Teens Developing Communication Skills and The Slut Protocols

Some really valuable tools exist to help adults develop excellent, clear communication skills to express their needs and to set clear boundaries to protect themselves. But when you’re still dealing with teenagers, these tools can be slightly modified. I put training wheels on The Slut Protocols for my daughter.

My oldest daughter is 14 years old, and she’s been hanging out with her core group of friends, as teens are known to do. These are friends who have been mostly hanging out together since 7th grade. But lately, people have started pairing off, as teens in high school are also known to do.

In this core group of 6 people (3 boys and 3 girls), there are two couples. Both pairs are presumably trying out heterosexuality since it’s high school and who knows where they will find themselves in the future. In forming into pairs, it leaves Marcia and this other boy without partners. Her friends are trying to pair them off to “complete the group, ” but my Marcia has told me over and over that she’s not interested in this guy in that way. We had a few conversations about this over the past month or so and I’ll share with you some of the highlights.

Marcia left her phone on my desk at home one day, and her notifications lit up regularly. This was a group text trying to put Marcia and this boy together for their group hangout during the upcoming weekend. I put the phone face down because it was very distracting and made me uneasy. That night, when we sat at dinner, I brought up what happened. I added my observation that she seemed to be spending a lot of time with this small group and mentioned what seemed to be going on through the texts. I asked if she had been getting pressure from the group to “date” the single guy in the group. She confirmed the impression and offered that it was making her a little mad.

(I should also note here, my daughters and I have a pretty open communication style. If you’ve been reading my posts for a while, this is likely not a surprise. If you’re new here, this conversation probably sounds alien. I tell my kids the truth about the topics related to love, dating, relationships, and sex, so, they now see me as a trusted advisor.)

This part of the conversation that was new ground for me. I gently offered that she has options; that she didn’t have to hang out only with them, that she has my support if she wants to start hanging out with some of her other friends; and that she doesn’t have to endure the unwanted pressure. We talked about strategies to tell the friends kindly but firmly to stop teasing her or she wouldn’t be hanging out anymore if they couldn’t respect her wishes. That’s where this situation reminded me of some of Reid Mihalko’s Slut Protocols.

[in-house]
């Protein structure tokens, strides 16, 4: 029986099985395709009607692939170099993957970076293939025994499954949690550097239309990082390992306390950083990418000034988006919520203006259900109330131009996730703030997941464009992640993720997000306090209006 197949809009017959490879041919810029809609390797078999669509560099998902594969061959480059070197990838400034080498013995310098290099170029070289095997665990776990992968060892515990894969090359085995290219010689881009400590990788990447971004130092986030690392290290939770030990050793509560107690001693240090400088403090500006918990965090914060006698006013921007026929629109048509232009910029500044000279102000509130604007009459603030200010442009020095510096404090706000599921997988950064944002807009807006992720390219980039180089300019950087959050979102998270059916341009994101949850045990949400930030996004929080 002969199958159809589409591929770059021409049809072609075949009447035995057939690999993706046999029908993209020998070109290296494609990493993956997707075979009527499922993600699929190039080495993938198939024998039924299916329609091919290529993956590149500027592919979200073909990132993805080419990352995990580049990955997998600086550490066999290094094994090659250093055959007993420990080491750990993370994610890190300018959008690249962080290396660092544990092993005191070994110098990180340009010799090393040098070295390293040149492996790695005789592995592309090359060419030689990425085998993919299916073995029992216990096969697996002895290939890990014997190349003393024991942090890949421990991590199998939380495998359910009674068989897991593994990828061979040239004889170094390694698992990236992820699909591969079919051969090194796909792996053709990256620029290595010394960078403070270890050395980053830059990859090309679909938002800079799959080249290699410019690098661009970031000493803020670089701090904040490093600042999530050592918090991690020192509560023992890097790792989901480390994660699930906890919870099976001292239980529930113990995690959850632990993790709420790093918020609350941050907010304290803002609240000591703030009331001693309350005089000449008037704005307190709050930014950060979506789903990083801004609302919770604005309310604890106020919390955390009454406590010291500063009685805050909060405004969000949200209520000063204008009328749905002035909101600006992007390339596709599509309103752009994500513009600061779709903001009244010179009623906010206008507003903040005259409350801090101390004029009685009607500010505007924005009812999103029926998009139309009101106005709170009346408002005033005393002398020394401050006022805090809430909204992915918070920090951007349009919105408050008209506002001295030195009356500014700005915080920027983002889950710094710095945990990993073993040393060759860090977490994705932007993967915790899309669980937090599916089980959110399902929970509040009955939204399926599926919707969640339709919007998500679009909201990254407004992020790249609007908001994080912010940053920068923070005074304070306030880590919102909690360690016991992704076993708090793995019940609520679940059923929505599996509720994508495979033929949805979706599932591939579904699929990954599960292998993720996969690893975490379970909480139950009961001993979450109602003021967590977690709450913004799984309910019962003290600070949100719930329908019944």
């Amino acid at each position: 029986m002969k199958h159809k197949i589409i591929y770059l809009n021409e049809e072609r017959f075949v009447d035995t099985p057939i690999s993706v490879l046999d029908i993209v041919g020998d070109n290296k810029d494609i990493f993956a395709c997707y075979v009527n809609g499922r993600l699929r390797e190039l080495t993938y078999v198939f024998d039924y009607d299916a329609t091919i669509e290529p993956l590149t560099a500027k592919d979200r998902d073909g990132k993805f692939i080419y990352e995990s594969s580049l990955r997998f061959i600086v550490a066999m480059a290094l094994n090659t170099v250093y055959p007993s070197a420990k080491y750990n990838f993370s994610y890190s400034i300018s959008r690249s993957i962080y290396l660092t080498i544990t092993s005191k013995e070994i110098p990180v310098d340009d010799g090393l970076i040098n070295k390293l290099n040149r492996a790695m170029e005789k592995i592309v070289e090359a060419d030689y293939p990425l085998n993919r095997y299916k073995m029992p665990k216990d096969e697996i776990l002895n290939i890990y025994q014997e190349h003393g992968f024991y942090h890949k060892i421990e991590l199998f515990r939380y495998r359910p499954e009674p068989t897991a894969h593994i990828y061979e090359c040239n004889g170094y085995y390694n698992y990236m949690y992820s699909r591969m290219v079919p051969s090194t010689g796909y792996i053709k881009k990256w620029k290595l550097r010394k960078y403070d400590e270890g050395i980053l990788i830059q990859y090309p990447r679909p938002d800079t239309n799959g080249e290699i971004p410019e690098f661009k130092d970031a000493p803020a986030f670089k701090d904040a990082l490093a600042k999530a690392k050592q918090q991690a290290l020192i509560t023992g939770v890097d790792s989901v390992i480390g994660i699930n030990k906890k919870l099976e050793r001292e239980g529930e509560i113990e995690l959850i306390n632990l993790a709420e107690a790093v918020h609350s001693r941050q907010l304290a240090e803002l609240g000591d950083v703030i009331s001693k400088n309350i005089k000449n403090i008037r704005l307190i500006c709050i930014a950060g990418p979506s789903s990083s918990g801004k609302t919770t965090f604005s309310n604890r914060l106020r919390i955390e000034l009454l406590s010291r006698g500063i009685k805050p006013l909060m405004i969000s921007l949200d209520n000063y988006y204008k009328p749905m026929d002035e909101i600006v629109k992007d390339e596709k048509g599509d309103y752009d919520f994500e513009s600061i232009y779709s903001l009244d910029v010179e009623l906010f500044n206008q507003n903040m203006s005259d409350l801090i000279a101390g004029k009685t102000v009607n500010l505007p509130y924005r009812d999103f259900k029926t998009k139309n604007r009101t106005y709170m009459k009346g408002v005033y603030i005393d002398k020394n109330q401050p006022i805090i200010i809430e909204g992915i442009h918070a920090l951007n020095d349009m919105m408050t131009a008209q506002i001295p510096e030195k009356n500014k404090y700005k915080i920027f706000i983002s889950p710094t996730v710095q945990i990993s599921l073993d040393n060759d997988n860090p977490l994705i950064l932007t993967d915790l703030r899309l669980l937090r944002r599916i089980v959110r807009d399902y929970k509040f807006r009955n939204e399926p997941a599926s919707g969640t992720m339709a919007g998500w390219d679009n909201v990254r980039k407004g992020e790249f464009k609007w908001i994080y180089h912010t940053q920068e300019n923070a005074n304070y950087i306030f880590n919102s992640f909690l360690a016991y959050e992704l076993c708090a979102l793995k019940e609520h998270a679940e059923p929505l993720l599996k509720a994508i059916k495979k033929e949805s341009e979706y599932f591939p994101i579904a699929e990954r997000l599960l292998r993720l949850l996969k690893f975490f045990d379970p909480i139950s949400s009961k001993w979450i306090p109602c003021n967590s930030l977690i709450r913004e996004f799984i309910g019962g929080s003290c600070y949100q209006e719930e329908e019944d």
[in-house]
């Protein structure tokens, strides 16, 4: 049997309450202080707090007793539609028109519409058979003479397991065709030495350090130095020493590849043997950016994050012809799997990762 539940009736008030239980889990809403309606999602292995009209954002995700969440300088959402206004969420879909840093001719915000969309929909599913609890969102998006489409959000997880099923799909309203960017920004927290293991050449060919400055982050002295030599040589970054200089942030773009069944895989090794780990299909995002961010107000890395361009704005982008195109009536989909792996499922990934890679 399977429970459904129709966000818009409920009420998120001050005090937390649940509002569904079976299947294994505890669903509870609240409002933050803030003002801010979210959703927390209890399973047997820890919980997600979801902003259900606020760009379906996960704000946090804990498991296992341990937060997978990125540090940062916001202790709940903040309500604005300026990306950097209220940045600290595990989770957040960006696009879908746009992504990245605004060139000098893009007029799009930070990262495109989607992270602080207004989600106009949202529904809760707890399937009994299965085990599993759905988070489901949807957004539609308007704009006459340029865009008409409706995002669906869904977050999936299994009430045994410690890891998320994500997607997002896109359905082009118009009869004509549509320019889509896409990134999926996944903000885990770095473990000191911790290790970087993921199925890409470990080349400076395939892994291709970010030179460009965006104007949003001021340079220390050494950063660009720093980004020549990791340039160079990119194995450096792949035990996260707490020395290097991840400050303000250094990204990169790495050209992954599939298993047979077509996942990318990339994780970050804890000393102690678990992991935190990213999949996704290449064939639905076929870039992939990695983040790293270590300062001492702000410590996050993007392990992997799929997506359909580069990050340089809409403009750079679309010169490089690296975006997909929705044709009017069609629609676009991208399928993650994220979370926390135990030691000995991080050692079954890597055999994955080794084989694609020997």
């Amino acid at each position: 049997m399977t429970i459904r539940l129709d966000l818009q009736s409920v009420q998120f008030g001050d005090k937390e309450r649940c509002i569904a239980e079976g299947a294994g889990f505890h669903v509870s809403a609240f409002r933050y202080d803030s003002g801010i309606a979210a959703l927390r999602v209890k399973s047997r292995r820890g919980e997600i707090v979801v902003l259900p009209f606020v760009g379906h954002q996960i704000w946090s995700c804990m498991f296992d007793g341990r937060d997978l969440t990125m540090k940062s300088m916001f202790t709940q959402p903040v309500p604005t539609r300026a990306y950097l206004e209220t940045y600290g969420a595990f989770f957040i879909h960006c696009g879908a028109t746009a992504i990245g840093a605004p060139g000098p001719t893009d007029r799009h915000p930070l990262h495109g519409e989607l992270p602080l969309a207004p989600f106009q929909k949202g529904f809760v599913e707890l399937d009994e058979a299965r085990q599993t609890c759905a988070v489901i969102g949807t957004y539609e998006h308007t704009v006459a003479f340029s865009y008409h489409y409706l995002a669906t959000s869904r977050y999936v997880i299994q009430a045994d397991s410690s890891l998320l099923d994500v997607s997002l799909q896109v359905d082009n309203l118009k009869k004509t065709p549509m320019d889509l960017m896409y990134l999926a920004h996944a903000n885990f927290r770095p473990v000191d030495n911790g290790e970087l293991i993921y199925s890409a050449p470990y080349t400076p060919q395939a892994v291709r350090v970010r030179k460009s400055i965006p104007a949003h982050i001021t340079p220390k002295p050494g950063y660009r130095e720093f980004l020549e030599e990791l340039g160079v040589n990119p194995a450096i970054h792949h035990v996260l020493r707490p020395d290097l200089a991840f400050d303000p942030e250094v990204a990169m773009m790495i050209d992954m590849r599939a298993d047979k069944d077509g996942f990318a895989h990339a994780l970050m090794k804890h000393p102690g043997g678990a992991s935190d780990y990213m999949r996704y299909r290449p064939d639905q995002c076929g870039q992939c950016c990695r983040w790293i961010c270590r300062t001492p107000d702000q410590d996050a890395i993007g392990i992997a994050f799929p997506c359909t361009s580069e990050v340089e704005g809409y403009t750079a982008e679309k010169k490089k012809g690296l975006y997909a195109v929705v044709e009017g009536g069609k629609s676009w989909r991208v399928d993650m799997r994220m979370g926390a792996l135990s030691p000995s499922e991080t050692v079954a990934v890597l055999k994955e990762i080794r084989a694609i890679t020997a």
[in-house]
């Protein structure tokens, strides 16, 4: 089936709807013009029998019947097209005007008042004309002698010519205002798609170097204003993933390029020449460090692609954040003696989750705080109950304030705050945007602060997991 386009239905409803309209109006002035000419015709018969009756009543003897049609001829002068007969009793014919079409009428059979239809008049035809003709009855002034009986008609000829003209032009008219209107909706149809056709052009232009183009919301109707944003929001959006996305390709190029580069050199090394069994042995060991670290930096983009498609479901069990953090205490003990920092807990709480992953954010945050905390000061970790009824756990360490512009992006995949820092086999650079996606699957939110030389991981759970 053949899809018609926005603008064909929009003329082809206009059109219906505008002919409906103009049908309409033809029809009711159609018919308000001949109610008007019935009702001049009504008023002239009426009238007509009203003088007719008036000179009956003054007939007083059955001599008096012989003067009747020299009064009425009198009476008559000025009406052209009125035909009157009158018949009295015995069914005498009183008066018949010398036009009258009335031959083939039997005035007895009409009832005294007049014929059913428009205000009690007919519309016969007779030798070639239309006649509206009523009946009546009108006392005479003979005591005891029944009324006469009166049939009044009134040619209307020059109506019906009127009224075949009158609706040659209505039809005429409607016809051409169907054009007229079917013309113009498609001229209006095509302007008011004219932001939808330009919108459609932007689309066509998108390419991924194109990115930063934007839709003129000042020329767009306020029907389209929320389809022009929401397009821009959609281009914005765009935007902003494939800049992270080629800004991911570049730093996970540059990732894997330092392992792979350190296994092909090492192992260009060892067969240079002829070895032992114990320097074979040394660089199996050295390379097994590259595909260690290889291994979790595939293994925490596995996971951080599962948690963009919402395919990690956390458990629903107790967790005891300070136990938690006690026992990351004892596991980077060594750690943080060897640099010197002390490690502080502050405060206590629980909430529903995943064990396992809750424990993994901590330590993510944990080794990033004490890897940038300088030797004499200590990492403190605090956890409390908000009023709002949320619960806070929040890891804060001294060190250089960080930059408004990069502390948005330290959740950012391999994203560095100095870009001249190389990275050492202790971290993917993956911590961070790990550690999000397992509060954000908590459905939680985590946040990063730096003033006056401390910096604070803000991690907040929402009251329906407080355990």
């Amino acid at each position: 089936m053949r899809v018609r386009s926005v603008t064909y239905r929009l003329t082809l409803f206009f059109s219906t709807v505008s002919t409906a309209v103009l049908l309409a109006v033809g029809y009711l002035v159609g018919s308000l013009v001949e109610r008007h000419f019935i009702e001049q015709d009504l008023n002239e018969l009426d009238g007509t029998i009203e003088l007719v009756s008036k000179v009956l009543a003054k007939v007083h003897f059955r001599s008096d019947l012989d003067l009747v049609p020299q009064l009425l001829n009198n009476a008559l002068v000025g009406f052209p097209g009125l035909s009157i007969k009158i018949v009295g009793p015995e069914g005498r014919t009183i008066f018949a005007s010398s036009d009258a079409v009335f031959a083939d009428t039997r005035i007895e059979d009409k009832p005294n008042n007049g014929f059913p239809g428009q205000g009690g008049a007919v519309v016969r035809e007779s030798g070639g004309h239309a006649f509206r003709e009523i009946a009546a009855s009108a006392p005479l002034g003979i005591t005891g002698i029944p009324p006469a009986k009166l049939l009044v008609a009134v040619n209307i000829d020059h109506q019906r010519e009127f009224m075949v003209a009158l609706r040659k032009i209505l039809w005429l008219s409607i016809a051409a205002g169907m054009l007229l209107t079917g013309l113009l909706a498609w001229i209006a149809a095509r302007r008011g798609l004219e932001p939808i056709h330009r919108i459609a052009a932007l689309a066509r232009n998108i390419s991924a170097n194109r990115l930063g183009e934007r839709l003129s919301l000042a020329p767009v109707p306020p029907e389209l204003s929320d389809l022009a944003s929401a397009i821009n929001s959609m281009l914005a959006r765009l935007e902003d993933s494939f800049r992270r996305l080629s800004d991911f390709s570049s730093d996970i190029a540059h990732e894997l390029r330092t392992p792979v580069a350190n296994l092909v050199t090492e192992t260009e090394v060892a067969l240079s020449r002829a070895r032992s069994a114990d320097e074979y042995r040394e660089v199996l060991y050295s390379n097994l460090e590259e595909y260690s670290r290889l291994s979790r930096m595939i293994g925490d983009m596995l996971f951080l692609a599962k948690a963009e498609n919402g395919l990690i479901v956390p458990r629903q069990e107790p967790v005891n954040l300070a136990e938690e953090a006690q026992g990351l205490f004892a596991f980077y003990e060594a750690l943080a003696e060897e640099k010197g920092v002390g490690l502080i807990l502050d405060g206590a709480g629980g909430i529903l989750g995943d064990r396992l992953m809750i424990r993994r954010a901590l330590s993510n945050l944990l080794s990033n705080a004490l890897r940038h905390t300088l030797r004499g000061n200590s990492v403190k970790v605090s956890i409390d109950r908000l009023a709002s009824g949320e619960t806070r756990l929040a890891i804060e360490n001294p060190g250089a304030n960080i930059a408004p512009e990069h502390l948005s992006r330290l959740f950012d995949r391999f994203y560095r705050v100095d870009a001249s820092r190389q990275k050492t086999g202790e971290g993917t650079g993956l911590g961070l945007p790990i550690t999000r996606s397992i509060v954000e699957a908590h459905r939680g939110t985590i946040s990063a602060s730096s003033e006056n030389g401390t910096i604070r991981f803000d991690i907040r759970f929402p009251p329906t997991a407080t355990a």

Reid is a colleague and a fantastic sexuality educator. Reid created The Slut Protocols to show people (adults college-age and up) how they “can mitigate emotional imprinting and falling in love unconsciously when having non-exclusive sex with people.” It describes how to communicate and negotiate conscious, ethical and mutually agreeable arrangements with others. Trust me when I say some people want casual sex. If that’s not you or how you were raised you might not understand it. I try not to judge others for their sexual conduct so long as they do this ethically, which is entirely possible if you follow the protocols.

I modified a couple of these for my 14-year old’s non-sexual situation. It wasn’t exactly comparing apples to apples but maybe more like apples to apple juice – taking the essence out and making it work here. The items I chose to highlight for my daughter were ones that could be implemented without the sex angle.

So let’s get back to what I talked about with Marcia.

Protocol 1.

She could limit hangouts with this group to 1x per month. That is, only spending a limited amount of time with them lessens the opportunities to be in the awkward situation. Most importantly, she didn’t have to limit herself to only this group of friends if she didn’t want to. Which lead to…

Protocol 7.

Get your friend-needs met from several sources. She could start rebuilding some friendships she let slide in hanging out nearly exclusively with this group. Doing this protocol could also work to protect herself if the first group were to react harshly to her request they stop trying to pair her up.

A bunch of the Bonus Protocols were more readily applicable for me to think regarding friendships instead of just sex. For example:

Protocol 8.

Talk openly about what’s working for you and what’s not. I advise this in any relationship, sexual or not. Good friends are going to accept you and not judge you when you’re direct with them. The ones who can’t probably aren’t your people.

Protocol 9.

Thank folks within 24 hours of doing some new activity you enjoy. That’s just good manners and good friendship.

Protocol 10.

Respect people’s privacy. Again, just one that makes you a good friend. Maybe you think it’s strange to take a post about “casual sex” and talk about it with my 14-year-old daughter. I disagree. Teens are experiencing or hearing about a lot at this age relating to drugs, alcohol, and sex (do you remember what was going on around you at that age?). My daughter and I sometimes take the opportunity to process these things together. Not everything is about sex, but sometimes valuable resources like this can be watered down for the people who aren’t quite there yet. In turn, that will lay a foundation that leads to good, ethical dealings with other future friends and partners in the future.

Are your teens there yet? How does hearing about this conversation make you feel?

xxoo

Lanae

The MamaSutra

 

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